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Tips for preparing for a job interview when you have a disability

Preparing for your interview is as important as the actual interview itself. This is even more the case when you have a disability and need to voice your needs.

Here are some things to consider when going into your interview.

  • Research the company with whom you are interviewing. Find out about their work culture. You can find out through websites like Glassdoor or Quora, but remember the information here is not always unbiased. So don't form judgements purely on the basis of what you read here. Keep an open mind.
  • Practice interacting with your interviewers. Think of some common questions they may ask, as well as specific questions relating to your skills and experience that may come up, This way you will remember all the points you want to make when you are actually facing the interviewer and are likely to be tense or nervous.
  • Keep the conversation around your capabilities as a potential employee. Talk about the skill sets you would bring into the position and what areas of work you are keen on. Do mention your previous work experience, if you have any. This could be relevant to the position you have applied for.
  • Many people choose not to disclose their disabilities unless its visible or necessary, and you do not have to disclose a disability unless a reasonable accommodation is needed. Amar Jain, a successful corporate lawyer in Mumbai, who happens to be visually impaired, prefers to disclose his disability right upfront.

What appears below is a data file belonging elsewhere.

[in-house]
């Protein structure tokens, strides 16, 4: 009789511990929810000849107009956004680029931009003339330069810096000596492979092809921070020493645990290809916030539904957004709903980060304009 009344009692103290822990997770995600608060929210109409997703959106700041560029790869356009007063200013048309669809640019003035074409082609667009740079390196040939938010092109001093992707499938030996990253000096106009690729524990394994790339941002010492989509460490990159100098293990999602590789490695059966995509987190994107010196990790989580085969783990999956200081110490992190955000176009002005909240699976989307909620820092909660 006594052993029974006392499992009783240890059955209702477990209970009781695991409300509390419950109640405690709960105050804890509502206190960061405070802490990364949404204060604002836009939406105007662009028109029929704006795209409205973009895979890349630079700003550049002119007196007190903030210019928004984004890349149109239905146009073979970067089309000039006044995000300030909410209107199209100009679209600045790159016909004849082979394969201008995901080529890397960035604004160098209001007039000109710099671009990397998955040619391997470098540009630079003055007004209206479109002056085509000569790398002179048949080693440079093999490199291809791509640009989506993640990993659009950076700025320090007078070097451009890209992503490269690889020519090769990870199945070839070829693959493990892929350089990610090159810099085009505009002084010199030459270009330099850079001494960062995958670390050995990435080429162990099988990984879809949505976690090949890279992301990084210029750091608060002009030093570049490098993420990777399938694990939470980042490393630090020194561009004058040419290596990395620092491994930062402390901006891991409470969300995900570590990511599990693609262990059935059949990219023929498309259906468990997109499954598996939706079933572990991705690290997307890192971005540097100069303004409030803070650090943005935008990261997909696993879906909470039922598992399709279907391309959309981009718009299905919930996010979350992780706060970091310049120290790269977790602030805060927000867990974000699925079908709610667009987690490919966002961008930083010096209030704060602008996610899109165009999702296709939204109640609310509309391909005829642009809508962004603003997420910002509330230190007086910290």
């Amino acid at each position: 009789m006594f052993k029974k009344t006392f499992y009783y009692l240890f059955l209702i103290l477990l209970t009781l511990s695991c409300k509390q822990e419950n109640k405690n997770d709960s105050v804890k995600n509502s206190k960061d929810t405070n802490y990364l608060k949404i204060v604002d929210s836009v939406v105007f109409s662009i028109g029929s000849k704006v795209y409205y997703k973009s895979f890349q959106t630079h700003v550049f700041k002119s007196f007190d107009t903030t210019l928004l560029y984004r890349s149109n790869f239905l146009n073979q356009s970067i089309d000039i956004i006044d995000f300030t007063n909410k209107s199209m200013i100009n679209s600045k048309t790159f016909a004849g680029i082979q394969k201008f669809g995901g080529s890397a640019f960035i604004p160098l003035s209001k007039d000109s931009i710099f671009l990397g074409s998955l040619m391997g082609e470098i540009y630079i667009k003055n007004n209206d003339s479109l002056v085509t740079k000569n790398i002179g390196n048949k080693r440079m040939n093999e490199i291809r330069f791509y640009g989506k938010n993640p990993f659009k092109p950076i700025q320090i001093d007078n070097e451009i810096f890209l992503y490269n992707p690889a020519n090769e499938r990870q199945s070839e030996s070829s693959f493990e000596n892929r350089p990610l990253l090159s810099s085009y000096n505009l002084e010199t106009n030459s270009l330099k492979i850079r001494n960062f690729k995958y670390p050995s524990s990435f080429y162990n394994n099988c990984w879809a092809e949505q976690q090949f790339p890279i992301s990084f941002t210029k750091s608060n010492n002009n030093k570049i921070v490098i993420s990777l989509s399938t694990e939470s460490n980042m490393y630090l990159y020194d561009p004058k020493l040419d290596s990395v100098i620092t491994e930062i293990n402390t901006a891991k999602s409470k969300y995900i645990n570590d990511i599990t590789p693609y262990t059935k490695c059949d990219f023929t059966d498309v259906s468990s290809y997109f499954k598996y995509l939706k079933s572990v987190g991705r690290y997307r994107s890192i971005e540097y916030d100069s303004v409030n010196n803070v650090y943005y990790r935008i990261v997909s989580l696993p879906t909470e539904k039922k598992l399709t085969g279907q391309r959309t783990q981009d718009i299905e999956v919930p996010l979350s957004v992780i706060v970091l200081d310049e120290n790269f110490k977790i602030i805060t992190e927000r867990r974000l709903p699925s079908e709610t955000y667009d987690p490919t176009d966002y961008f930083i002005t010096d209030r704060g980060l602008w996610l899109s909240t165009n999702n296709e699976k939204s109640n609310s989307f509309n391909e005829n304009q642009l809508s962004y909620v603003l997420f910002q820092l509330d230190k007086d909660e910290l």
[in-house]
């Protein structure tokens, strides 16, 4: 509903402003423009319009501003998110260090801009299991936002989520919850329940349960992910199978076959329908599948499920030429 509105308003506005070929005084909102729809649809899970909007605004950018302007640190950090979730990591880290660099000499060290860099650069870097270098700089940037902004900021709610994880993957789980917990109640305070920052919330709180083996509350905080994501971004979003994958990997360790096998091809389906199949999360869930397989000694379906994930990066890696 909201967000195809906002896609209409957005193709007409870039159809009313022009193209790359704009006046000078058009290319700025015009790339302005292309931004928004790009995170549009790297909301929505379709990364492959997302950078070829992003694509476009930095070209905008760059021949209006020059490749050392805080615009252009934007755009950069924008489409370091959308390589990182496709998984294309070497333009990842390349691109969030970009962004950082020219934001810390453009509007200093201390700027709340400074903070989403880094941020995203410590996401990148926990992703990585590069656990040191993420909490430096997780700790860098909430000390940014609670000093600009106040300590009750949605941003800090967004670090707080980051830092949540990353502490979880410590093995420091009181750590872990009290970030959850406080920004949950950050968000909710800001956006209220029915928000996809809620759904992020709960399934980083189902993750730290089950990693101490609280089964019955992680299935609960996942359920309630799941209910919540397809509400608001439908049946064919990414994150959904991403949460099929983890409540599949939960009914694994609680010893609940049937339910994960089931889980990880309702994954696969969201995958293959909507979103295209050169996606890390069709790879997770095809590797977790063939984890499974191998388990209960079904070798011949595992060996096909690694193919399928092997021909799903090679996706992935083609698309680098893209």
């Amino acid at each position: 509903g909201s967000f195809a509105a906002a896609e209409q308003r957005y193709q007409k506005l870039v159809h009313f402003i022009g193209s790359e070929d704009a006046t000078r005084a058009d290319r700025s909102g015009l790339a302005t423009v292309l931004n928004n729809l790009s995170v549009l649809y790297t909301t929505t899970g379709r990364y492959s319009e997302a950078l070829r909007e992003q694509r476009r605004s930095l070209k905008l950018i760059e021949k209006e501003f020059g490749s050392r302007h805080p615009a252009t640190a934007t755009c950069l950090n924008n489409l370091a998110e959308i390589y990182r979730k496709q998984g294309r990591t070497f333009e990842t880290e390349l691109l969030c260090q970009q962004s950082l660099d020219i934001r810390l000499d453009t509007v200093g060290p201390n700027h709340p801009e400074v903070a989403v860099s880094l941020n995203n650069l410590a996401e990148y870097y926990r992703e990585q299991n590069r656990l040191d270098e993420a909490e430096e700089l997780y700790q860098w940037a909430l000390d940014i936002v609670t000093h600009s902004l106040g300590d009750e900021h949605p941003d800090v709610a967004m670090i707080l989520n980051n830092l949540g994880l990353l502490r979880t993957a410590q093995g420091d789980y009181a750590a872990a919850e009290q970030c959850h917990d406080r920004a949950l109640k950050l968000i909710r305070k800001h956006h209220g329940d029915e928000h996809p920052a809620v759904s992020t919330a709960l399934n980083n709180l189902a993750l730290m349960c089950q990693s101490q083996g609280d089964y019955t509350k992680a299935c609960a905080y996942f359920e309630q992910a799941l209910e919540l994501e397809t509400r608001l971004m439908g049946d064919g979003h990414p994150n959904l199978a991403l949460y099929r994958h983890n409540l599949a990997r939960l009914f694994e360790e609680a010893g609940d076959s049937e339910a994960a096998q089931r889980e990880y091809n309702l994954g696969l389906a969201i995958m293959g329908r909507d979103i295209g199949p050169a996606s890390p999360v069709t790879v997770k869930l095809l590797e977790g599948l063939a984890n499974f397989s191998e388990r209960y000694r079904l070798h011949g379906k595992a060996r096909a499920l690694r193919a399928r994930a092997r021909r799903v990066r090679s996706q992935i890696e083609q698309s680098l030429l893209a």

I am of the opinion that it's best to say it upfront because if the person has seen your CV, knows you have a disability and you wants to interview, then there is a greater chance of convincing him in a positive way. But there are some people who do not disclose it ahead and convert that into a success. I feel the most successful approach is to be upfront. - Amar Jain, Blind corporate lawyer

    If the disability is minor or not very apparent, Jain suggests one approach could be to talk to the interviewer about the role you are expected to perform and build the conversation up from there.

  • You can also ask for accommodations like an accessible office space, accessible keyboards, or any other reasonable request that will help you do your job well.

Here too, Jain has a different take from most. He suggests that when the company is not a large one, or not a government organization, it may be advisable to offer to spend on the reasonable accommodations you need at the workplace to avoid being seen as a liability. Of course this does not apply to major infrastructure changes but perhaps more in the line of the software you might need.

So, what are you waiting for? Take charge and rock that interview!

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